Most of us weren't around to see the original airing of the first mega-popular sitcom:
I Love Lucy and other early sitcoms used live studio audiences to help viewers feel as though they were viewing a play in a theater. The tradition never really ended, but studios did come up with a way to get that laughter without the expense of a real audience: laugh tracks.
Over the years, the use of laugh tracks and live audiences has been controversial. Some network execs believed it was essential, forcing TV comedies like M*A*S*H to use them even when producers felt they shouldn't. However, the 90s saw the debut of the single-camera sitcom, which took the audience out of the picture completely. Some of the most successful comedies of the past 20 years have completely gone without forced laughter, including this show (considered revolutionary in the no-laugh-track genre):
And one of my all-time favorites:
Unfortunately, once you get used to NOT having laughter with your comedy, it can become annoying. Most of the time I ignore them...after all, I grew up on canned laughter. But sometimes a studio audience is just SO obnoxious, it takes you out of the comedy and makes you listen to the audience instead. The one and only time this has happened to me is with this show:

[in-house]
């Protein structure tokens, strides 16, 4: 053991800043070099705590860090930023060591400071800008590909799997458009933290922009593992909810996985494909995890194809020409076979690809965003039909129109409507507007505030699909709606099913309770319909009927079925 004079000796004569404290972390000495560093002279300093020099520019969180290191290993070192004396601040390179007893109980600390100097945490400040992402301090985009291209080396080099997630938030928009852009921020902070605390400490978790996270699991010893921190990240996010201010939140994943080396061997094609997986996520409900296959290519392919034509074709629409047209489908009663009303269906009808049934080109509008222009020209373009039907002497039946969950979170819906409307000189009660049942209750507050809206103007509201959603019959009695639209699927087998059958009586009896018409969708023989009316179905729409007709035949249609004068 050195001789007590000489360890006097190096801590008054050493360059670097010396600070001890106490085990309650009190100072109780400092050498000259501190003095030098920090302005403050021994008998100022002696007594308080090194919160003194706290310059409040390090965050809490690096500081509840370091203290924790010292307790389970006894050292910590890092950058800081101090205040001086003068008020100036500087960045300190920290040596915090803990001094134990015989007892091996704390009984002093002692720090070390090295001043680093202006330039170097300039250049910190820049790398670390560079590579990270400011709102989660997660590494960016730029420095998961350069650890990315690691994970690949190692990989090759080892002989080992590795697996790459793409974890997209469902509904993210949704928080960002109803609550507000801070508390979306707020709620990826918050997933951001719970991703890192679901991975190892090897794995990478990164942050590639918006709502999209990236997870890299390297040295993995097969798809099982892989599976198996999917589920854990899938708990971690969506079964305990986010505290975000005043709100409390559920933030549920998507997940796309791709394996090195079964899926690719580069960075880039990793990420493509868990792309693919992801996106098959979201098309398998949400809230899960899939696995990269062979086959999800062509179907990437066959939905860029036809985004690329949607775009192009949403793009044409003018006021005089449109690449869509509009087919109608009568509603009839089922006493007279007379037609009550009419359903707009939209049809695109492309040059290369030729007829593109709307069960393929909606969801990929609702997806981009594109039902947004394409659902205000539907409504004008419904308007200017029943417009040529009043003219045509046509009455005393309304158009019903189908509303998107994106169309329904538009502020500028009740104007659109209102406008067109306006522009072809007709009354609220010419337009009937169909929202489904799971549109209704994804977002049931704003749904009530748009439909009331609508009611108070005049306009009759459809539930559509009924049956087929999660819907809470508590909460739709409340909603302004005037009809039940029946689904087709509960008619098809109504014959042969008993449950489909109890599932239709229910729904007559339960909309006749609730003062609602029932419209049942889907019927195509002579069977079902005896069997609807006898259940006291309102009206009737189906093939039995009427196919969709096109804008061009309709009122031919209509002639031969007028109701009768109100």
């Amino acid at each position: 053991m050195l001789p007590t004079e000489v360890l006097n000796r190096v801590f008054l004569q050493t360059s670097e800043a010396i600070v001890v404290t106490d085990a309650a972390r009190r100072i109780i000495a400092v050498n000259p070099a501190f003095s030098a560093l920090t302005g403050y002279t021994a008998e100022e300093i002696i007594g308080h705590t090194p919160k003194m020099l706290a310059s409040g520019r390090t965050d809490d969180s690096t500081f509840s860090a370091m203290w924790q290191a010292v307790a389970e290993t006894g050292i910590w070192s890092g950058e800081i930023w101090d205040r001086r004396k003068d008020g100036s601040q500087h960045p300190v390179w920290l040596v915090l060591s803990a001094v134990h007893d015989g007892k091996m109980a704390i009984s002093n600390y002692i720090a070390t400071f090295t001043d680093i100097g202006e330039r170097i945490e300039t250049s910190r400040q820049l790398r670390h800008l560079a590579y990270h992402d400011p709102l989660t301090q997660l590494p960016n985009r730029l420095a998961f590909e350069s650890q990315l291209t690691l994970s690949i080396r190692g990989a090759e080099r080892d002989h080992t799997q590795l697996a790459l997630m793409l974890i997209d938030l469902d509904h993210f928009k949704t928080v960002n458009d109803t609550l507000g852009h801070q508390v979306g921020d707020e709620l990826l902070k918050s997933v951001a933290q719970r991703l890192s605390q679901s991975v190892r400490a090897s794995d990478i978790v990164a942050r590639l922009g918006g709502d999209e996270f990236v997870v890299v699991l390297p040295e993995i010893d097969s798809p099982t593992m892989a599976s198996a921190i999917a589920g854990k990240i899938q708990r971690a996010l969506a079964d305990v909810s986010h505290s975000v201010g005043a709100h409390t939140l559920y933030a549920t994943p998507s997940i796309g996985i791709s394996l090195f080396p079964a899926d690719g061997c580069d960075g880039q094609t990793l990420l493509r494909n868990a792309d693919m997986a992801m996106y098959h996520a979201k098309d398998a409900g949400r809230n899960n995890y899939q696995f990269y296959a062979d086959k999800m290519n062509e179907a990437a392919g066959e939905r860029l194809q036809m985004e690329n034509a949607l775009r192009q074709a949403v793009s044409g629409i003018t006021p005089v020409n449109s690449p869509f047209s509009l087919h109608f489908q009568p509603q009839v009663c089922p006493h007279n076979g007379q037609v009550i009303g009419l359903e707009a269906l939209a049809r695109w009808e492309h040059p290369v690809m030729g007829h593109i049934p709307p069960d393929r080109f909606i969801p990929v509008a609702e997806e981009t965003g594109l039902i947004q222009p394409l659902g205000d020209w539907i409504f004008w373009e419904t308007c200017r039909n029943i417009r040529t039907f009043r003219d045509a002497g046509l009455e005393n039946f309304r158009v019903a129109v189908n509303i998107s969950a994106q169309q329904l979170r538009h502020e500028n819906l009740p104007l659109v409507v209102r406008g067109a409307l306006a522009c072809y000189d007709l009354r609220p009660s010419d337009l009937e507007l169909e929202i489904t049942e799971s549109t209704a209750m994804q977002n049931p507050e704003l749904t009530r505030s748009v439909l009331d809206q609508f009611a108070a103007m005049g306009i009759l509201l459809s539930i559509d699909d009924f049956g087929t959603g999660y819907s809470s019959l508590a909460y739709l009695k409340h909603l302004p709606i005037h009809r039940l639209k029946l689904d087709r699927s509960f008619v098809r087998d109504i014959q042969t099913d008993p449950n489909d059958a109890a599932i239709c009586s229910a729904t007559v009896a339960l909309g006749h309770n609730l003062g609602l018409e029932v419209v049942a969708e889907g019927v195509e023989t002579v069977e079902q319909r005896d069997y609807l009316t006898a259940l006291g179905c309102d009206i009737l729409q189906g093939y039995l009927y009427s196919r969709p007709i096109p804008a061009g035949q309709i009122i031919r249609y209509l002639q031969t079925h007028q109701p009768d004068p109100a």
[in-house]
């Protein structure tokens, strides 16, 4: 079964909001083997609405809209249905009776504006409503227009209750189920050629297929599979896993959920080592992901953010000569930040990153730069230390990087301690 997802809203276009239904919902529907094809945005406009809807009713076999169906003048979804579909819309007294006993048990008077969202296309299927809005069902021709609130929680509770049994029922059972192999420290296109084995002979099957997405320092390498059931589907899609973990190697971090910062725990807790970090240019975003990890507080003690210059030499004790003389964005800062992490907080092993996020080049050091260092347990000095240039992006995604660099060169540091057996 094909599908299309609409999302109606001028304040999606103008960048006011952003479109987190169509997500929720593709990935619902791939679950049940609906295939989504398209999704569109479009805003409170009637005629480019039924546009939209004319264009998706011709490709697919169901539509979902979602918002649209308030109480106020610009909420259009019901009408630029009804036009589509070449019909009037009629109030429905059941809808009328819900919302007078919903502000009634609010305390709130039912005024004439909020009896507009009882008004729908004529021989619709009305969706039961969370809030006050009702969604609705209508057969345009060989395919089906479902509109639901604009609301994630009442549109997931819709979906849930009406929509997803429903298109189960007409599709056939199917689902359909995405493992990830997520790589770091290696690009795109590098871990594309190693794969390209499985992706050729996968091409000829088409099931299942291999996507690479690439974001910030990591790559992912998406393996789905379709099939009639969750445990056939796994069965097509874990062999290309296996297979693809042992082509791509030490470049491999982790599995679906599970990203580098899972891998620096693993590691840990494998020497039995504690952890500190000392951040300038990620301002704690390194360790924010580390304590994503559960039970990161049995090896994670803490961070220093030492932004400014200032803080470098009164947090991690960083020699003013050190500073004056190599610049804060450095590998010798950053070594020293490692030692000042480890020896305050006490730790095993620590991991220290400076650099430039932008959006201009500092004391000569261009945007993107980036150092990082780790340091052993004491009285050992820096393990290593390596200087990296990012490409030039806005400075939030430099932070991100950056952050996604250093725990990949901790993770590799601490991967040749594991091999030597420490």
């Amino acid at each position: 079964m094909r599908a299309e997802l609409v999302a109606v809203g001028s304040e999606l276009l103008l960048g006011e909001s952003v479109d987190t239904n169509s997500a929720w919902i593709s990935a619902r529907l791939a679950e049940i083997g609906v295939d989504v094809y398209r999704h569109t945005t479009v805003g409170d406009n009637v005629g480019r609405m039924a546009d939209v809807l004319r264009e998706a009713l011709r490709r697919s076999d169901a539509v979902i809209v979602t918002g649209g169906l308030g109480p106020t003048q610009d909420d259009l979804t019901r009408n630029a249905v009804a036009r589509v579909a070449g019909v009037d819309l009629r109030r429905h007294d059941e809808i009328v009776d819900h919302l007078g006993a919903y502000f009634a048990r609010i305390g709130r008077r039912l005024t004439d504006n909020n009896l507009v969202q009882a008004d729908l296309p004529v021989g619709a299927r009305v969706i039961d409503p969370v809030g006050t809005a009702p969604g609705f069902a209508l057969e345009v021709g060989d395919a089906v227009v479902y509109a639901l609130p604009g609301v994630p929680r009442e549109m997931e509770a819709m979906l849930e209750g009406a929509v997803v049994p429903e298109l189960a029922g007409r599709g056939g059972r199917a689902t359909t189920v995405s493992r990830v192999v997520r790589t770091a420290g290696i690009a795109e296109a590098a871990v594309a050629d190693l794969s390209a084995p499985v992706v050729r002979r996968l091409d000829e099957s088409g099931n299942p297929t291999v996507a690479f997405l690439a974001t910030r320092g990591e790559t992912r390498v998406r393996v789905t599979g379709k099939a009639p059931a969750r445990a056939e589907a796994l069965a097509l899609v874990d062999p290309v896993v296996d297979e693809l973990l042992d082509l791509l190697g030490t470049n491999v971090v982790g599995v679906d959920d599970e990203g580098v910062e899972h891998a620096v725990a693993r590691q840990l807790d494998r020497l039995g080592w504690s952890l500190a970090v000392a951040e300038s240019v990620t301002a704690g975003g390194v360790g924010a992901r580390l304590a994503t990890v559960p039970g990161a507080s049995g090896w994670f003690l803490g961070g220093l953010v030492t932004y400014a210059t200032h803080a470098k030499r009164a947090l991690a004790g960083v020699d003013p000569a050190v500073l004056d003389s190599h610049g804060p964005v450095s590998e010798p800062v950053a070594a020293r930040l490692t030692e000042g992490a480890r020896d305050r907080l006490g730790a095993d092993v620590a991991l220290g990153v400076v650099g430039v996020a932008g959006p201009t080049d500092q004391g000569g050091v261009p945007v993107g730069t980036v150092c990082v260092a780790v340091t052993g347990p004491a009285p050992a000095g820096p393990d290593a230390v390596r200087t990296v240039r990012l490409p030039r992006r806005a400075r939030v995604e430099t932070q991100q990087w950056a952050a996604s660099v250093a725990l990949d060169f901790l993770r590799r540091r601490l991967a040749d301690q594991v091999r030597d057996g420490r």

That show's live audience laughed at everything. Ev-er-y-thing. Someone walks across the room? Laughter. Someone says, "How are you today?" Laughter. That happens with a lot of these shows, probably because of the little sign all these shows have directing the audience when to laugh:
What gets me about That 70s Show is the cheering. If you've ever watched a Disney show or an old episode of Saved by the Bell, you already know that when two characters do something the audience likes, they scream and cheer.
But on That 70s Show, they cheer at even the slightest drug reference. I do mean "slightest." I don't even get what they're cheering about half the time, which I take as a good sign. But I wonder if anyone does.
I think I've figured it out, though. I think they handed this out to the audience before every show:
Have you ever been annoyed by something on a TV show you're watching? Did you stop watching as a result?